There are a number of things to consider before you dive head-first into giving feedback to instructional designers. The most important is to remember that you should not come to a designer with a solution or simply explain what you like and what you don’t like. Instead, bring the discussion back to the problem you are trying to solve. Designers will feel empowered, and it will show in the final learning solution. Here are a few more ways to share meaningful feedback with designers.
Get to Know Them
Before getting into any kind of feedback, you should get to know your designers, or at least understand how designers think. Usually, they are process-driven people with attention to detail – every single detail. They are always trying to improve an experience and want what’s best for the client. More often than not, designers juggle multiple projects and deadlines at once, and all projects need to be finished yesterday. This is, of course, somewhat of a generalization, but getting to know your instructional designers is the first steps toward being able to give them meaningful feedback.
Manage Expectations, and Build Trust
Include designers in a project early on, not when it’s time to start designing. If you’re a project manager, for example, it is crucial to share overall project expectations with everyone on the team. Then, designers can balance their own goals with the client’s goals, as well as with yours. Managing expectations also leads to a sense of ownership. Let designers come up with the solution to a problem within a given framework. Then, they’ll know they are trusted not just with the design but with the overall understanding of how the project runs and what the client’s goals are.
For example, saying, “Can you change this box to blue, make it bigger and make the outline much thicker?” isn’t good feedback. It implies that you don’t trust the designer and that you need to tell him or her what to do. Instead, say, “I have a difficult time focusing on this section here; I think it needs more emphasis.”
Feedback should never be dropped into someone’s lap; it needs to be discussed. It’s a process based on clear communication, and it’s up for discussion; just because someone on the team likes or dislikes a certain design doesn’t mean it needs to change. Always ask yourself the question, “Does the design help us solve the problem at hand?”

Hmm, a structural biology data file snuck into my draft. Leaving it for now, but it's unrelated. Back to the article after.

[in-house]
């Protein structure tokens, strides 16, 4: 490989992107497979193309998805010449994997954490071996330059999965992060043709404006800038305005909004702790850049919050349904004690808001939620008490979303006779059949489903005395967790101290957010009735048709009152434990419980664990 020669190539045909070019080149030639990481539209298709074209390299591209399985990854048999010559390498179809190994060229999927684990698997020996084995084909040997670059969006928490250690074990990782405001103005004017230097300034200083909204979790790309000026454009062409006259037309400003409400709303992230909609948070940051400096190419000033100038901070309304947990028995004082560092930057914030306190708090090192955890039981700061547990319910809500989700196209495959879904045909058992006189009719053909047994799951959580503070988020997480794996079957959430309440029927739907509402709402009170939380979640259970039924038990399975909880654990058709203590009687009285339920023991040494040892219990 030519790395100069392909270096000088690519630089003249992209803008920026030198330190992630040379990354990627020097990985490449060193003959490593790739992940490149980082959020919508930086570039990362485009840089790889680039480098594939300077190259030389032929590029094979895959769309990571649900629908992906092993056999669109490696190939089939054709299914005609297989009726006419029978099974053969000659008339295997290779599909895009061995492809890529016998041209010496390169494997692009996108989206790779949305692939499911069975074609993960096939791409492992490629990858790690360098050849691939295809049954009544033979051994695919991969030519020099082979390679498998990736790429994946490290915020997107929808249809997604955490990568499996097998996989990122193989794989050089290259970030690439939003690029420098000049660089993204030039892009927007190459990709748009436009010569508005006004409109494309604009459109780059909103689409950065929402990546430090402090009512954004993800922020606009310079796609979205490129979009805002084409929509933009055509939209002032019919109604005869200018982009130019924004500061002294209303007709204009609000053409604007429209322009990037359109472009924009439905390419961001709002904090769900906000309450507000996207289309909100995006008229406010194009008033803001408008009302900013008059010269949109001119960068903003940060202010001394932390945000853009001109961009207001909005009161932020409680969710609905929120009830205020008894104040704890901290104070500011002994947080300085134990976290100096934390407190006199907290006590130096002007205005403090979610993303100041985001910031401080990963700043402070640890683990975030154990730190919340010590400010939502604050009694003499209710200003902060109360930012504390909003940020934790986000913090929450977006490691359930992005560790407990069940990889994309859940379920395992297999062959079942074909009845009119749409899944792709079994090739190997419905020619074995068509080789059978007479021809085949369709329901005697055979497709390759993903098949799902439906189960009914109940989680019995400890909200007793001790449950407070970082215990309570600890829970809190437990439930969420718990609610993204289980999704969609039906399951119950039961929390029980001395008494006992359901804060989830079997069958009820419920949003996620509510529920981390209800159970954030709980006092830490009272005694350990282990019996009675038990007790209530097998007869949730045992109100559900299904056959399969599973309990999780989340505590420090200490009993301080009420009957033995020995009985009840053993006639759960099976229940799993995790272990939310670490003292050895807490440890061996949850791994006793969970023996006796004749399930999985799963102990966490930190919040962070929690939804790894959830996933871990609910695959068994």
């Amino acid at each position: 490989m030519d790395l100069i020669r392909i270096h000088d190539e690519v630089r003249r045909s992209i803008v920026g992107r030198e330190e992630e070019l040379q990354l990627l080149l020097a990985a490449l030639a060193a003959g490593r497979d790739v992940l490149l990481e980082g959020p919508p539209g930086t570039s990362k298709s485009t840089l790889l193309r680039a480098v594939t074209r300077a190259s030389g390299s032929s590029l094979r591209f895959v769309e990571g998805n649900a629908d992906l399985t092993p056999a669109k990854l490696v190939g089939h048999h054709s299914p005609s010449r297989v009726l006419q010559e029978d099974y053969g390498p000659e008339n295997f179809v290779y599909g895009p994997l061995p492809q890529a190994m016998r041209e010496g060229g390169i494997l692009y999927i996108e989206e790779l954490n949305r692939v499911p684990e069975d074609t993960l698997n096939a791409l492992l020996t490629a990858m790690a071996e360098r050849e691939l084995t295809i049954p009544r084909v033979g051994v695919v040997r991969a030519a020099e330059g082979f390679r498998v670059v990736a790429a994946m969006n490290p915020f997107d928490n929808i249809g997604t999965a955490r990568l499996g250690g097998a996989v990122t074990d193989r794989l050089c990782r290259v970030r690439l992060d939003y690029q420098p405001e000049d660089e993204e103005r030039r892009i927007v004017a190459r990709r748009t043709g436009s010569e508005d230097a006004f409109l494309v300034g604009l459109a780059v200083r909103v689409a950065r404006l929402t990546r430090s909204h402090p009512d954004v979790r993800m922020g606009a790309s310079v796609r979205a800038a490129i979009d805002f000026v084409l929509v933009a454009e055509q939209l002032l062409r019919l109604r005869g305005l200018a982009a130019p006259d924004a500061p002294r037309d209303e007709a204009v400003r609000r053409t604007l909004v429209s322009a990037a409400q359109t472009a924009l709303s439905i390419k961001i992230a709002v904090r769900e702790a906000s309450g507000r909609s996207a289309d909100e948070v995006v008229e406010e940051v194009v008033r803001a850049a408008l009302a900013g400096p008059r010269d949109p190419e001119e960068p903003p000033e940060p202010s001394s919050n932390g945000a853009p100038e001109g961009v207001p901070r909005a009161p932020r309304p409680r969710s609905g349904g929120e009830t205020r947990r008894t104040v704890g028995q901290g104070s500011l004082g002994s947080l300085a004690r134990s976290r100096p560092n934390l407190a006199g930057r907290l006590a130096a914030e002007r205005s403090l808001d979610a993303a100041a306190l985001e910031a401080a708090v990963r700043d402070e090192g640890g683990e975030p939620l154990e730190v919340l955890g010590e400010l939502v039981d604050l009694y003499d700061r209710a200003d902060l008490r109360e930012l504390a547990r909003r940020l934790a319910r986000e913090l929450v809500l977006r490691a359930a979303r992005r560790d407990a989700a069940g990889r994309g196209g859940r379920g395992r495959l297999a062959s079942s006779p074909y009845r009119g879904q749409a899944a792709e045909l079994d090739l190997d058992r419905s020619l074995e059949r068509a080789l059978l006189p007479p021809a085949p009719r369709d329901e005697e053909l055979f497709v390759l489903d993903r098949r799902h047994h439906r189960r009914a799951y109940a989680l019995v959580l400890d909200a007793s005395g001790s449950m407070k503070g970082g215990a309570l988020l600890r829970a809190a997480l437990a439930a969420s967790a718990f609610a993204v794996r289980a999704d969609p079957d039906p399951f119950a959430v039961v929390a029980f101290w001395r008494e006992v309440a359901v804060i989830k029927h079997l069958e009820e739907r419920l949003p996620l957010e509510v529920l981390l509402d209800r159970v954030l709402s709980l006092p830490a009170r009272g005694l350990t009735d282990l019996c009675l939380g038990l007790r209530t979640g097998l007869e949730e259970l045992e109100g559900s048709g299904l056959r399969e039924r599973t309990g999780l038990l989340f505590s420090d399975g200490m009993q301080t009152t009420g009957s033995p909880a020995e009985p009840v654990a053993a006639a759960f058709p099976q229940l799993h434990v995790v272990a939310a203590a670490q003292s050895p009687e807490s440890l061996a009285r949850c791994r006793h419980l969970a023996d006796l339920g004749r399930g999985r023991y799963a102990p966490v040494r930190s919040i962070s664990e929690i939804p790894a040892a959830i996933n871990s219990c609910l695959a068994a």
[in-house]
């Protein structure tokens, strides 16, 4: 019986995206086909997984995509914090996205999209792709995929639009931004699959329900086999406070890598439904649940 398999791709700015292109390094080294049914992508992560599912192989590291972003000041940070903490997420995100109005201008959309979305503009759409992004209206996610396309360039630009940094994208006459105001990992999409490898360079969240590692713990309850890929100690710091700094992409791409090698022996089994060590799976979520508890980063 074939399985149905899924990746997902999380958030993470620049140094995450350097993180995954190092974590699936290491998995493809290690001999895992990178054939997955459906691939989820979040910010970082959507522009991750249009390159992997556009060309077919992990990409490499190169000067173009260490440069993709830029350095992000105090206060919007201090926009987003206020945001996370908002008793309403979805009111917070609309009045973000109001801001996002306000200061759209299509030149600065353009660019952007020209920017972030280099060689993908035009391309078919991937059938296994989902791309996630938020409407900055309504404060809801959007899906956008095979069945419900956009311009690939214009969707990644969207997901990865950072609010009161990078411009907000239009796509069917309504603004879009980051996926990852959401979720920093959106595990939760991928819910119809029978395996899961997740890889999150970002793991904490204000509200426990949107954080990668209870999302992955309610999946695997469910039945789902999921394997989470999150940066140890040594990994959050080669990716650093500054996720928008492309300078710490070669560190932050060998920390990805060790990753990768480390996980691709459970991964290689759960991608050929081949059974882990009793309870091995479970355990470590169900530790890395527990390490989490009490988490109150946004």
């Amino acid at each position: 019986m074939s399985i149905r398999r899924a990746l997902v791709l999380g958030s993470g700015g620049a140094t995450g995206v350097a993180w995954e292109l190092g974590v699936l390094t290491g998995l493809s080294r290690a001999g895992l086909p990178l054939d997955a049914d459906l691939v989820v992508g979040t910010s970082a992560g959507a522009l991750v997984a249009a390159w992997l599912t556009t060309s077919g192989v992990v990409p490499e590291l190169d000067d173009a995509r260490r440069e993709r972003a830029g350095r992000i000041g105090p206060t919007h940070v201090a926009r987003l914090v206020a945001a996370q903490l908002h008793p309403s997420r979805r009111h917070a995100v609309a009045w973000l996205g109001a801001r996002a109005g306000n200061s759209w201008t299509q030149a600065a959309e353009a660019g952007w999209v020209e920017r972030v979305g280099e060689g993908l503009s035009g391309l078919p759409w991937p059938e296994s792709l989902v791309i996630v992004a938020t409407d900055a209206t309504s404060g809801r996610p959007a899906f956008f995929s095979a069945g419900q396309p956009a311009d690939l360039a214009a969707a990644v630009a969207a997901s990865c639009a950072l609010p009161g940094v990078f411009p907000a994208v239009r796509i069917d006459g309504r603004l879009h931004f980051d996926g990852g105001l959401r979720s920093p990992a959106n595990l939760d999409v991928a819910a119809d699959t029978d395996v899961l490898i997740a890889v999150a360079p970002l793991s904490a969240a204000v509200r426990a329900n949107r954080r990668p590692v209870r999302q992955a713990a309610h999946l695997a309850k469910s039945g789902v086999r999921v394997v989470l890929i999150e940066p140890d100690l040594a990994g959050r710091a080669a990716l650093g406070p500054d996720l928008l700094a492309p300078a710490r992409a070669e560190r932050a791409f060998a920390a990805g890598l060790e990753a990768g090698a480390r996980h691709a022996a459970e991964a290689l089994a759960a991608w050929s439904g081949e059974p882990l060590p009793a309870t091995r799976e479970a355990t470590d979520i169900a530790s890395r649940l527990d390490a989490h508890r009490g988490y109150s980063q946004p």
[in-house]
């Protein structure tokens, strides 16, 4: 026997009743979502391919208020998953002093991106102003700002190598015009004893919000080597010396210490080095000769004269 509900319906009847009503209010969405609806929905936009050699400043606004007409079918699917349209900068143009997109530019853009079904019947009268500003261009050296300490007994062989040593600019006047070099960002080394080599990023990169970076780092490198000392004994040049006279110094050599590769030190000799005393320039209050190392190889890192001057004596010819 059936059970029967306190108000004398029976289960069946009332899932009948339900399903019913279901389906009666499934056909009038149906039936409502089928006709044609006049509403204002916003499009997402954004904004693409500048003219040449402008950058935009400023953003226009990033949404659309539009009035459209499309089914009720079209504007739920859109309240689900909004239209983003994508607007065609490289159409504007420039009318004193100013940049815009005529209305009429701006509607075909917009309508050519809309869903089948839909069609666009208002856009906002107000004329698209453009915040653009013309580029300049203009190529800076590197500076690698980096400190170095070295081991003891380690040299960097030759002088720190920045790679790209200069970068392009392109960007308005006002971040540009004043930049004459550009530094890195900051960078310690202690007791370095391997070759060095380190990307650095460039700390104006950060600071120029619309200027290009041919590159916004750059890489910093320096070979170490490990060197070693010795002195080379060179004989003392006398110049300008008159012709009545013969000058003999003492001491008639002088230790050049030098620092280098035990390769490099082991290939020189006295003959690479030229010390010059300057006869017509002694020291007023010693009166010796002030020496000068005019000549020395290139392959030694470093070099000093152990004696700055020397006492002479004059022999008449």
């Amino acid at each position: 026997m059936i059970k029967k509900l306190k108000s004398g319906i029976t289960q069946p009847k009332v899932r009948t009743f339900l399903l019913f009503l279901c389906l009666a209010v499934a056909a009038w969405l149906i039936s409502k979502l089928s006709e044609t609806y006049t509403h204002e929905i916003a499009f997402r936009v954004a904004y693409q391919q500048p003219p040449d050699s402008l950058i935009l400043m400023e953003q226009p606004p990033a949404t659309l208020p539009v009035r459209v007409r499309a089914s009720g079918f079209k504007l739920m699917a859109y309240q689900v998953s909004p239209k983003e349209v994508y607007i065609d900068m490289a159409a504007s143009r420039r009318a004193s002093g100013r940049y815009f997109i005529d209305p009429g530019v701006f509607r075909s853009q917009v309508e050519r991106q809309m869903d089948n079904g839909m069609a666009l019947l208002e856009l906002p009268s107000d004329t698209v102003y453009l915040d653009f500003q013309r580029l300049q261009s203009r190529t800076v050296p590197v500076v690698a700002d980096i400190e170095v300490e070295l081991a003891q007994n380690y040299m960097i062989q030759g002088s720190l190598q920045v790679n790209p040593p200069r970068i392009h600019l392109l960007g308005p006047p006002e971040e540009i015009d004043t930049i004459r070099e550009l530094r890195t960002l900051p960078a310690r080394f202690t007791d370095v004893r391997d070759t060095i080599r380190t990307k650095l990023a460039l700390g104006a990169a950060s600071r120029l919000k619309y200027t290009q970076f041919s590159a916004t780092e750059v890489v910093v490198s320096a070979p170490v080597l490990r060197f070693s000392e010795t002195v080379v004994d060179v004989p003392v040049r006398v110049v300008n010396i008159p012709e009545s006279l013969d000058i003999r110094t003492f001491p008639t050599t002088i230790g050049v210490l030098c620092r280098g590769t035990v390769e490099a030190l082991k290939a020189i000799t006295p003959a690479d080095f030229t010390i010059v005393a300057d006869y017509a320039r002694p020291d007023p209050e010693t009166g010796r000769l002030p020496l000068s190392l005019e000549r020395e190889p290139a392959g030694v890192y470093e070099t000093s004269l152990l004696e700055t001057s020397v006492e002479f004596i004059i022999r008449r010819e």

Guidelines for Giving Feedback
Now that we have the basics down, let’s look at some examples of how to share feedback – what is it that designers want to hear when you share your vision with them?
Think of the Why, and Be Specific
Before sharing your feedback with a designer, ask yourself why you have a certain reaction. Why do you like or dislike the design? Once you answer that question, you are in a better position to share your thoughts, and you can share specific feedback.
Instead of saying “I don’t like it; can you make it pop?”, describe exactly what you are looking for. More specific feedback could be, “Can you give me some different color choices?”
Ask Questions, and Listen
Designers might push back if they feel you don’t understand their approach. Ask questions, and let them know if you don’t understand something. Designers love to share their knowledge.
Say What You Mean
Remove the fluff, and tell the designer exactly what you mean by your feedback. For example, if you were to say, “Can you make the design more manly?”, it could mean something different to the designer than it means to you. Instead, say things like, “Can we use more dark colors or bolder fonts?”
Know Your Lingo
Designers take directions from you, so you better know your lingo. Are you really looking for a darker shade, or do you need a lighter tint? Be as precise as you can with your feedback. If you know a designer’s lingo, even better.
When sharing feedback, always keep the target audience in mind and your own feelings at check. Just because you favor a certain color doesn’t mean it works for the client. Designers also appreciate consolidated feedback, so there aren’t competing voices, and feedback is clear and precise. It can be helpful to attach examples of websites, apps or other learning solutions created in the past to bring your point across. Lastly, be honest and polite at all times when sharing feedback. Collaborate with your designers to create learning experiences that you can be proud of.